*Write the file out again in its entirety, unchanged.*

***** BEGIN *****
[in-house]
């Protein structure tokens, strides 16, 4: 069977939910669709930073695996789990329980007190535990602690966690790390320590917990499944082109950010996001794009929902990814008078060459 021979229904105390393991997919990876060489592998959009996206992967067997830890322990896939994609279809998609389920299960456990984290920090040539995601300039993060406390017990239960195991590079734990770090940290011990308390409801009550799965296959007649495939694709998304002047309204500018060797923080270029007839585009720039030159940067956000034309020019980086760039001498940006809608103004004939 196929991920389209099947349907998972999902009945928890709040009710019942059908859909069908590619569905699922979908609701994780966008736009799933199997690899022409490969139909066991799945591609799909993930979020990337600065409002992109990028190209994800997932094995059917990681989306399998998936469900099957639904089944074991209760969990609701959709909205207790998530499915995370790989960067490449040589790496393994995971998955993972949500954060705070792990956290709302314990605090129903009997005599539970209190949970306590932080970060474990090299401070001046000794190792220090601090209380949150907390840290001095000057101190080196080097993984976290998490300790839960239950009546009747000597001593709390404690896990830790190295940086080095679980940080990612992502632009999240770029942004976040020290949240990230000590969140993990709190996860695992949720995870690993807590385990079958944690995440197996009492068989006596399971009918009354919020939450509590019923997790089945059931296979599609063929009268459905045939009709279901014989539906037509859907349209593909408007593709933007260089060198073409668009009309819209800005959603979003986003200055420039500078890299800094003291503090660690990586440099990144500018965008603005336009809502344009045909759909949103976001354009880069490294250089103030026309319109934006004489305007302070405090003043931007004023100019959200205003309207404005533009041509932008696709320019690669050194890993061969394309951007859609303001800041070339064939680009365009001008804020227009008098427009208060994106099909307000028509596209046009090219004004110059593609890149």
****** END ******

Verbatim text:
[in-house]
């Protein structure tokens, strides 16, 4: 069977939910669709930073695996789990329980007190535990602690966690790390320590917990499944082109950010996001794009929902990814008078060459 021979229904105390393991997919990876060489592998959009996206992967067997830890322990896939994609279809998609389920299960456990984290920090040539995601300039993060406390017990239960195991590079734990770090940290011990308390409801009550799965296959007649495939694709998304002047309204500018060797923080270029007839585009720039030159940067956000034309020019980086760039001498940006809608103004004939 196929991920389209099947349907998972999902009945928890709040009710019942059908859909069908590619569905699922979908609701994780966008736009799933199997690899022409490969139909066991799945591609799909993930979020990337600065409002992109990028190209994800997932094995059917990681989306399998998936469900099957639904089944074991209760969990609701959709909205207790998530499915995370790989960067490449040589790496393994995971998955993972949500954060705070792990956290709302314990605090129903009997005599539970209190949970306590932080970060474990090299401070001046000794190792220090601090209380949150907390840290001095000057101190080196080097993984976290998490300790839960239950009546009747000597001593709390404690896990830790190295940086080095679980940080990612992502632009999240770029942004976040020290949240990230000590969140993990709190996860695992949720995870690993807590385990079958944690995440197996009492068989006596399971009918009354919020939450509590019923997790089945059931296979599609063929009268459905045939009709279901014989539906037509859907349209593909408007593709933007260089060198073409668009009309819209800005959603979003986003200055420039500078890299800094003291503090660690990586440099990144500018965008603005336009809502344009045909759909949103976001354009880069490294250089103030026309319109934006004489305007302070405090003043931007004023100019959200205003309207404005533009041509932008696709320019690669050194890993061969394309951007859609303001800041070339064939680009365009001008804020227009008098427009208060994106099909307000028509596209046009090219004004110059593609890149």